Jones et al v. Chapman et al

Filing 165

MEMORANDUM. Signed by Judge Ellen L. Hollander on 5/24/2017. (krs, Deputy Clerk)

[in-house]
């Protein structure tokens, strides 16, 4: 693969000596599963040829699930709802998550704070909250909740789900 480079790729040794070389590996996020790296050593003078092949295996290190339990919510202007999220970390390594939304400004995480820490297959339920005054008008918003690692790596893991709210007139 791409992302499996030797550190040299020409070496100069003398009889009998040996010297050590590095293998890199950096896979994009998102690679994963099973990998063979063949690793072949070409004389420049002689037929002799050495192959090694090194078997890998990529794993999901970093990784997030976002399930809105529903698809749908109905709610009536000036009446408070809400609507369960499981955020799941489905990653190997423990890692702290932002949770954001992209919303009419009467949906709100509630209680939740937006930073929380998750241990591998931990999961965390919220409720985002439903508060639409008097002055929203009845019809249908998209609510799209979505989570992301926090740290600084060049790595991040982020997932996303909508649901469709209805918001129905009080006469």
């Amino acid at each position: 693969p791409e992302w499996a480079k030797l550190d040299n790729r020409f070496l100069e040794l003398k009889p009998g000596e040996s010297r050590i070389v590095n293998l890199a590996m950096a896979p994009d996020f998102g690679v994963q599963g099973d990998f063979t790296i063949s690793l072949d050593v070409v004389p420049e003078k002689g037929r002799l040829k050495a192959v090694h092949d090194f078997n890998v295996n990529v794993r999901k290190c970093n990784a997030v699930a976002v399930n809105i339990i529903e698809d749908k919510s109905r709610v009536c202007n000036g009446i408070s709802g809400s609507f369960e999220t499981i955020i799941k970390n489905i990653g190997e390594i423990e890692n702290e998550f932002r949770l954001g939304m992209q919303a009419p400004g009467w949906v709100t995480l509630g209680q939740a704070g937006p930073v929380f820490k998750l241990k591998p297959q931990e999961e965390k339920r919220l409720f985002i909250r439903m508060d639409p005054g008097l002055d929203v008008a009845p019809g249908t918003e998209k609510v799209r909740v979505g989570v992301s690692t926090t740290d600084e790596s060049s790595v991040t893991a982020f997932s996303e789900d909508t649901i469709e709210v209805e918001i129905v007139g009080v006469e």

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IN THE UNITED STATES DISTRICT COURT FOR THE DISTRICT OF MARYLAND TAWANDA JONES, et al. Plaintiffs, v. Civil Action No. ELH-14-2627 NICHOLAS DAVID CHAPMAN, et al., Defendants. MEMORANDUM This case arises from the death of Tyrone West while in police custody. Tawanda Jones, as Personal Representative of the Estate of Tyrone West; Nashay West; Tyrone West, Jr.; and Mary Agers, as Guardian and next friend of T.W., a minor, filed various claims against a host of defendants, including a claim under 42 U.S.C. § 1983 for the use of excessive force. This Memorandum concerns plaintiffs‟ designation of Tyrone Powers, Ph.D. as an expert on “Use of Force and Police Practices and Procedures” and the conduct of “all Defendant Officers” (ECF 105-3 at 2), as well as the subsequent submission of Dr. Powers‟s report. See ECF 105-8. On January 20, 2017, some of the defendants, including Baltimore City Police Officers Nicholas David Chapman; Jorge Omar Bernardez-Ruiz; Matthew Rea Cioffi; Eric Maurice Hinton; Alex Ryan Hashagen; Danielle Angela Lewis; Derrick Dewayne Beasley; and Latreese Nicole Lee (collectively, “BPD Officers”), filed a “Motion to Strike Plaintiff‟s [sic] Designation of Tyrone Powers as an Expert Witness”, supported by a memorandum of law (ECF 105-1) (collectively, “Motion to Strike”) and several exhibits. ECF105-2 to ECF 105-8. In sum, they argued that the content of the designation failed to comply with Fed. R. Civ. P. 26(a)(2)(B) and that the submission of the expert report was untimely. Plaintiffs opposed the Motion to Strike (ECF 116), supported by a memorandum of law (ECF 116-1) (collectively, “Opposition”) and two exhibits. ECF 116-2; ECF 116-3. The BPD Officers replied. ECF 129. By Order of March 7, 2017 (ECF 130), United States Magistrate Judge Stephanie Gallagher granted the BPD Officers‟ Motion to Strike (ECF 105).1 She ruled: “Dr. Powers‟s report and proposed testimony is stricken as it pertains to the [BPD Officer] Defendants.” ECF 130 at 5. Plaintiffs moved for reconsideration. ECF 131. The BPD Officer opposed the motion. ECF 142. By Order of April 12, 2017 (ECF 143), Judge Gallagher denied plaintiffs‟ motion for reconsideration. On April 25, 2017, plaintiffs filed a “Motion To Set Aside Magistrate Judge Stephanie A. Gallagher‟s Order of March 7, 2017, Pursuant to Fed. R. Civ. P. 72(a) And 28. U.S.C. [sic] 636(b)(1)(A).” ECF 153 (“Objection”). The BPD Officers oppose the Objection (ECF 163), for the reasons previously set forth in their Motion to Strike (ECF 105), their reply to the Motion to Strike (ECF 129), and their opposition to plaintiffs‟ motion to reconsider. ECF 142. No hearing is necessary to resolve the Objection. See Local Rule 105.6. For the reasons that follow, I shall deny the Objection. I. Procedural Background The Court entered a Scheduling Order on February 11, 2016. ECF 54. According to that Order, plaintiffs‟ Rule 26(a)(2) expert disclosures were due on May 27, 2016, and defendants‟ expert disclosures were due on June 21, 2016. Id. I set August 8, 2016, as the deadline for discovery. Id. And, I set a deadline of September 7, 2016, for dispositive motions. Id. On May 27, 2016, plaintiffs timely named two expert witnesses: 1) Dr. William L. Manion, M.D., Ph.D., JD, MBA, to testify regarding “Mr. West‟s cause and manner of death”, 1 By Order of July 28, 2016 (ECF 68), I referred discovery disputes to Judge Gallagher. -2- and 2) Dr. Tyrone Powers, Ph.D., to testify “as to the conduct of all Defendant Officers regarding each officers‟ [sic] individual and collective use of force; and/or, whether the Defendant Officers‟ actions comported with proper police practices and procedures[.]” See ECF 105-3 (“Expert Designation Letter”), at 2. Plaintiffs provided a curriculum vitae and a preliminary report for Dr. Manion, but only a curriculum vitae for Dr. Powers. ECF 105-3. Plaintiffs did not provide any information as to what opinions Dr. Powers would offer. Instead, plaintiffs expressly reserved the right to supplement and amend their expert witness designations at the conclusion of discovery. Id. at 3. In particular, plaintiffs promised that Dr. Powers‟s written report would “be provided upon completion of his review of all discovery disclosed to Plaintiffs by all Defendants in this action.” Id. at 2. On July 7, 2016, the parties filed a joint motion to extend the discovery deadline by 90 days. ECF 63. A few days later, on July 11, 2016, I held a conference call with counsel to discuss the joint motion. ECF 64. By Order of the same date (ECF 65), I extended the discovery deadline through August 11, 2016. The Court issued another Order on October 14, 2016. ECF 90. Among other things, I extended until November 30, 2016, the deadline for defendants‟ summary judgment motion. I also allowed plaintiffs an extended time to respond, until January 9, 2017. Id. The reply was due in the ordinary course. Id. Notably, I also set a trial date of July 10, 2017. Id. At 5:05 P.M. on Friday, November 18, 2016, well after the deadline for discovery had expired, the BPD Officer Defendants filed a motion to extend the time to submit their motion for summary judgment, because of difficulties in obtaining the deposition of a critical eyewitness, -3- Corinthia Servance. ECF 93. These difficulties arose during the discovery period. Id.2 By Order of November 22, 2016 (ECF 94), I extended the discovery deadline to December 20, 2016. Id. And, I extended until January 3, 2017, the deadline for summary judgment motions. Id. In the Order, I emphasized the “tight schedule in this case” and the need to avoid “jeopardizing the trial date.” Id. at 3.3 Then, on December 19, 2016, one day before the extended discovery deadline, plaintiffs disclosed Dr. Powers‟s Rule 26(a)(2)(B) report to defendants. See ECF 105-8. The report is docketed at ECF 106-17. The report states that its “purpose” is “to provide an Analysis and Assessment of Liability; and to evaluate procedures utilized by Officer Nicholas David Chapman, et. al. and their contact with contact Tyrone West on July 18, 2013.” Id. at 2. Dr. Powers concluded in the report that the force deployed against Mr. West “was unjustified, unconstitutional and excessive and not consistent with police standards, practices and policies.” Id. at 43. The BPD Officers filed the Motion to Strike on January 20, 2017. ECF 105. They argued that although plaintiffs‟ Expert Designation Letter of May 27, 2016, identified Dr. Powers as an expert witness, it failed to comply with the substantive requirements of Fed. R. Civ. P. 2 In a status report of August 11, 2016 (ECF 73), defense counsel claimed that Ms. Servance, who was represented by counsel, was avoiding service of process for a deposition. On September 2, 2016, defendants moved to compel the deposition of another witness, James Price. ECF 79; ECF 79-1. Inexplicably, they did not file such a motion as to Ms. Servance. See ECF 94. 3 The BPD Officer Defendants stated in the motion for extension that they had sought the consent of plaintiffs‟ attorneys, but were unable to reach them, either by email or telephone. ECF 93, ¶¶ 2-3. Because of the impending deadline for summary judgment motions, and the unavailability of plaintiff‟ counsel, I ruled prior to receipt of a response from plaintiffs. However, in the Order (ECF 94), I gave plaintiffs until November 29, 2016, to “move to rescind this Order as improvidently granted.” Id. at 4. Notably, plaintiffs did not move to rescind my Order. See Docket. -4- 26(a)(2)(B)(i), (ii), and (iii), discussed infra. ECF 105-1 at 4. According to the BPD Officers, plaintiffs neither asked the Court for an extension nor raised the issue of Dr. Powers‟s outstanding report during subsequent discovery disputes. Id. Ultimately, plaintiffs produced Dr. Powers‟s report nearly seven months late, without explanation. Id. In addition, the BPD Defendants complained that the Expert Designation Letter contained “boilerplate language” that did not reveal the nature of Dr. Powers‟s opinion. Id. at 3. And, the BPD Defendants maintained that plaintiffs‟ “eleventh hour” submission of the substantive information required under Fed. R. Civ. P. 26(a)(2)(B) unfairly deprived them of the opportunity to depose Dr. Powers and to request additional discovery materials in response to Dr. Powers‟s report. ECF 129 at 2; see also ECF 105-1 at 4. In their Opposition, plaintiffs characterize Dr. Powers‟s report as a “supplement” to their timely initial expert disclosure. ECF 116-1 at 4-5. Plaintiffs aver that their earlier Expert Designation Letter made clear that Dr. Powers‟s report would be provided “upon completion of his review of all discovery disclosed to Plaintiffs by all Defendants in this action.” Id. at 4. Plaintiffs blame the Morgan State University (“MSU”) Defendants‟ “delayed [discovery] responses… [for] prevent[ing] Dr. Powers from completing his expert reports.” Id. But, plaintiffs did not provide any additional detail regarding the particular discovery responses from MSU that they claim were delayed but necessary for Dr. Powers to complete his report. Plaintiffs also argued that any surprise to the BPD Officers could be cured because they “ha[d] ample time to depose Dr. Powers as the parties are approximately 5 months from trial.” Id. at 7. In their Reply (ECF 129), the BPD Officers explained that they did not object to the delayed report sooner because plaintiffs‟ initial disclosure “said virtually nothing of -5- substance….” Id. at 2. Accordingly, “[u]ntil the December 19, 2016 supplement there was nothing for Defendants to object to.” Id. at 3. As noted, by Order of March 7, 2017 (ECF 130), Judge Gallagher granted the BPD Officers‟ Motion to Strike (ECF 105). In reaching her decision to grant the Motion to Strike (ECF 105), Judge Gallagher first determined that “Dr. Powers‟s report does not qualify as a proper „supplement‟ to an earlier report, but rather an untimely initial Rule 26(a)(2) disclosure.” ECF 130 at 3. She reasoned, id. (emphasis in original): In fact, Plaintiffs failed to submit any report for Dr. Powers until the day before the discovery deadline. The three-sentence description of Dr. Powers‟s anticipated testimony in Plaintiffs‟ Expert Designation Letter [of May 27, 2016] does not contain any opinion at all. Moreover, to the extent Rule 26 accounts for the evolving nature of the discovery process by permitting parties to supplement their initial disclosures, it instructs parties “to supplement … information included in the report and … information given during the expert’s deposition.” Fed. R. Civ. P. 26(e)(2). Plaintiffs‟ December 19, 2016 disclosure accomplishes neither of these purposes, since Dr. Powers had not been deposed and no report had previously been produced. In sum, Plaintiffs‟ designation of Dr. Powers as an expert witness on use of force and police practices and procedures was timely, but the submission of his report was grossly untimely under Judge Hollander‟s Scheduling Order. After evaluating the factors articulated in Southern States Rack and Fixture, Inc. v. Sherwin-Williams Co., 318 F.3d 592, 597 (4th Cir. 2003) (“Southern States”), Judge Gallagher concluded that “the only appropriate resolution in this case [was] to strike Dr. Powers‟s report.” ECF 130 at 4. Judge Gallagher was “mindful of the importance of Dr. Powers‟s expert testimony to Plaintiffs‟ case.” Id. But, she concluded that each of the Southern States factors “weighs heavily in favor of exclusion.” ECF 130 at 4. Judge Gallagher reasoned, id. at 4-5 (emphasis added): Despite Plaintiffs‟ suggestions that discovery can still be sought, the discovery period in this matter closed on December 20, 2016. See [ECF No. 94]. The surprise to the BPO Defendants therefore cannot be cured. The only two explanations for Plaintiffs‟ producing the report one day before the close of -6- discovery are (1) neglect of the Scheduling Order or (2) a strategic decision to thwart Defendants‟ ability to respond. Neither explanation is substantially justified or harmless in this context…. Moreover, Plaintiffs‟ conduct during the discovery period does not establish that the delay in producing Dr. Powers‟s report was substantially justified. Plaintiffs did not, for instance, request an extension to provide Dr. Powers‟s preliminary report or produce Dr. Powers‟s report as to the [BPD Officer] Defendants while waiting for the Morgan State University Police Defendants to complete their discovery responses. Plaintiffs offer no explanation for their failure to take those actions. Even assuming some information from the Morgan State University Police Defendants related to Dr. Powers‟s opinions, Morgan State University Police Officer David Lewis was deposed in late September, 2016 and Dr. Powers‟s report was not served for three more months….Granting the [BPD Officer] Defendants the opportunity to depose Dr. Powers and to solicit related discovery would require modifying the trial schedule. Judge Hollander has previously referred to the need to operate in this case “without jeopardizing the trial date.” [ECF No. 94, 3]….In fact, summary judgment motions were due just days following the discovery deadline. Id. Those motions have now been briefed, so allowing further discovery would result in inherent and significant delays and disruption to the long-fixed trial schedule. Judge Gallagher concluded that “the lack of a viable alternative such as modifying the schedule, mandate[d] that the [BPD Officer] Defendants‟ motion be granted.” Id. at 5. By Order of April 12, 2017 (ECF 143), Judge Gallagher denied plaintiffs‟ motion for reconsideration (ECF 131). Judge Gallagher noted that the motion for consideration did not raise any new arguments. ECF 143. Thirteen days later, on April 25, 2017, plaintiffs filed the instant Objection. ECF 153. II. Discussion A. Fed. R. Civ. P. 72(a) provides that, within fourteen days, a party may object to a magistrate judge‟s ruling on non-dispositive matters, such as discovery orders. Id.; see 28 U.S.C. § 636(b)(1)(A); Local Rule 301.5(a); Tafas v. Dudas, 530 F. Supp. 2d 786, 792 (E.D. Va. 2008). Rule 72(a) provides that the district court should only overrule the magistrate judge if the -7- contested order is “clearly erroneous or is contrary to law.” Id.; see Buchanan v. Consol. Stores Corp., 206 F.R.D. 123, 124 (D. Md. 2002). “Under the clearly erroneous standard, the reviewing court is not to ask whether the finding is the best or only conclusion permissible based on the evidence. Nor is it to substitute its own conclusions for that of the magistrate judge. Rather, the court is only required to determine whether the magistrate judge's findings are reasonable and supported by the evidence.” Huggins v. Prince George's Cnty., 750 F. Supp. 2d 549, 559 (D. Md. 2010) (citations omitted). “It is not the function of objections to discovery rulings to allow wholesale relitigation of issues resolved by the magistrate judge.” Buchanan, 206 F.R.D. at 124. Indeed, “[I]t is extremely difficult to justify alteration of the magistrate judge's nondispositive actions by the district judge.” C. Wright and A. Miller, Federal Practice and Procedure Civil, § 3069 (2d ed.). Rules 26 and 37 of the Federal Rules of Civil Procedure are pertinent. Pursuant to Fed. R. Civ. P. 26(a)(2)(A), “a party must disclose” to its adversary “the identity of any witness it may use at trial to present evidence under Federal Rules of Evidence 702, 703, or 705.” If the witness is retained to provide expert testimony, the disclosure must be accompanied by a written report, prepared and signed by the witness, and include the following, under Fed. R. Civ. P. 26(a)(2)(B): (i) a complete statement of all opinions the witness will express and the basis and reasons for them; (ii) the facts or data considered by the witness in forming them; (iii) any exhibits that will be used to summarize or support them; (iv) the witness‟s qualifications, including a list of all publications authored in the previous 10 years; (v) a list of all other cases in which, during the previous 4 years, the witness testified as an expert at trial or by deposition; and -8- (vi) a statement of the compensation to be paid for the study and testimony in the case. This disclosure must be made “at the times and in the sequence that the court orders.” Fed. R. Civ. P. 26(a)(2)(D). Further, “[f]or an expert whose report must be disclosed under Rule 26(a)(2)(B), the party‟s duty to supplement extends both to information included in the report and to information given during the expert‟s deposition. Any additions or changes to this information must be disclosed by the time the party‟s pretrial disclosures under Rule 26(a)(3) are due.” Fed. R. Civ. P. 26(e)(2). If a court finds that a party‟s expert disclosure was untimely, the court must then determine the appropriate sanction. Fed. R. Civ. P. 37(c)(1) provides that if a party fails to disclose a witness pursuant to Rule 26(a) or (e), “the party is not allowed to use that information or witness to supply evidence on a motion, at a hearing, or at a trial, unless the failure was substantially justified or harmless.” In addition to, or in place of automatic exclusion, Rule 37(c) also permits the court to “order payment of the reasonable expenses, including attorney‟s fees caused by the failure;” “inform the jury of the party‟s failure;” and “impose other appropriate sanctions, including any of the orders listed in Rule 37(b)(2)(A)(i)-(vi).” Fed. R. Civ. P. 37(c)(1). The court has “broad discretion to determine whether a nondisclosure of evidence is substantially justified or harmless for purposes of a Rule 37(c)(1) exclusion analysis.” Southern States, 318 F.3d at 597. In making this determination, the Court is guided by the following factors: “(1) the surprise to the party against whom the evidence would be offered; (2) the ability of that party to cure the surprise; (3) the extent to which allowing the evidence would disrupt the trial; (4) the importance of the evidence; and (5) the nondisclosing party's explanation for its failure to disclose the evidence.” Id. District courts need not expressly consider each Southern -9- States factor when evaluating discovery violations. See Hoyle v. Freightliner LLC, 650 F.3d 321, 330 (4th Cir. 2011). B. In their Objection (ECF 153), plaintiffs reiterate their contention that Dr. Powers‟s report was timely because “Dr. Powers‟ designation detailed clearly and unambiguously the substance and nature of his opinion; and that his designation would be supplemented once Defendants‟ actually provided discovery responses[.]” Id. at 3. Alternatively, plaintiffs argue that, even if the Court finds that the report was untimely, the untimely disclosure was “harmless.” Id. at 4. According to plaintiffs, Judge Gallagher failed to evaluate properly the Southern States factors. ECF 153 at 2. In particular, they contend that the BPD Officers had and “still have ample time” to depose Dr. Powers before the trial, because plaintiffs provided the report approximately seven months prior to the trial date. Id. at 4. Plaintiffs point out that the BPD Officers “have never requested or noted the deposition of Dr. Powers.” Id. Plaintiffs also dispute Judge Gallagher‟s assertion that “[t]he only two explanations for Plaintiffs‟ producing the report one day before the close of discovery are (1) neglect of the Scheduling Order or (2) a strategic decision to thwart Defendants‟ ability to respond.” ECF 130 at 4; see ECF 153 at 2. Rather, they contend that the reason that Dr. Powers‟s report was not disclosed sooner is due to the “untimely discovery responses of co-defendant MSU and the Plaintiffs‟ inability to depose all relevant witnesses in this matter for which depositions were noted.” ECF 153 at 5. - 10 - C. Plaintiffs‟ Rule 26(a)(2) expert disclosures were due on May 27, 2016. ECF 54. Plaintiffs timely designated Dr. Powers as an expert witness on use of force and police practices and procedures. But, mere designation is not enough; designation alone does not comport with the requirements of Rule 26(a). The submission of Dr. Powers‟s report on December 19, 2016 was untimely; it was produced one day before the extended discovery deadline, and nearly seven months after the expert designation deadline of May 27, 2016. ECF 105-8. Although plaintiffs emphasize that in their Expert Designation Letter, they informed defendants that Dr. Powers‟s report would not be provided until the completion of discovery, Fed. R. Civ. P. 26(a)(2)(B) clearly mandates that when disclosing an expert witness, the disclosure “must be accompanied by a written report[.]” As noted by Judge Gallagher, the threesentence description of Dr. Powers‟s anticipated testimony in plaintiffs‟ Expert Designation Letter does not contain any opinion at all; it certainly did not meet the substantive information requirements of Rule 26(a)(2)(B)(i), (ii), and (iii). Plaintiffs insist that defendants were not harmed by the untimely disclosure because Dr. Powers‟s report was produced approximately seven months before the trial date. ECF 153 at 4. But, as noted, the report was produced only two weeks before the deadline for summary judgment motions (ECF 94). The belated production was in total disregard of the deadlines set by the Court, which had already been extended two times. In the absence of yet another discovery extension, the BPD Officers were effectively precluded from deposing Dr. Powers and soliciting related discovery. And, granting the BPD Officer Defendants the opportunity to depose Dr. Powers, in order to “cure the surprise” to the - 11 - BPD Officers, would have jeopardized the previously extended deadline for the filing of dispositive motions, as well as the trial date itself. Southern States, 318 F.3d at 597, Plaintiffs‟ suggestion that there was adequate time to accomplish discovery and the summary judgment motions also ignores the burden on the Court that would have ensued. It takes at least six weeks to brief dispositive motions in full. And, this case is one of several hundred assigned to the Court. It is unreasonable to expect that, the instant a summary judgment motion is fully briefed, the Court can immediately turn to the summary judgment motion, particularly in a case such as this, in which plaintiffs assert multiple causes of action.4 As indicated, a court has “broad discretion to determine whether a nondisclosure of evidence is substantially justified or harmless for purposes of a Rule 37(c)(1) exclusion analysis.” Southern States, 318 F.3d at 597. In my view, Judge Gallaher‟s decision to strike the untimely expert report was reasonable and was reached after careful consideration of the Southern States factors. In particular, Judge Gallagher determined that the BPD Officers were harmed by the untimely disclosure, and that the untimely disclosure was not justified. Judge Gallagher‟s decision in ECF 130 is well reasoned, supported by law, and devoid of clear error. I concur with it. I note, however, that Dr. Powers‟s report is also pertinent to plaintiffs‟ Monell5 and supervisory claims against the BPD; former Commissioner Anthony W. Batts; and Commissioner Kevin Davis (“BPD Defendants”). The BPD Defendants did not move to strike Dr. Powers‟s designation as an expert witness. Nor would the BPD Defendants be prejudiced by the delayed production of the report, given that Monell claims have been bifurcated. 4 Indeed, the Court has already devoted countless hours to the motions for summary judgment, and the work is not yet done. An extension of the date for filing summary judgment motions would have created genuine logistical issues, given the Court‟s busy calendar. 5 See Monell v. N.Y.C. Dep’t of Soc. Servs., 436 U.S. 658, 690-91 (1978). - 12 - Accordingly, if the Monell and supervisory claims proceed to trial, plaintiffs will be permitted to pursue their use of Dr. Powers as an expert. An Order follows. Date: May 24, 2017 /s/ Ellen Lipton Hollander United States District Judge - 13 -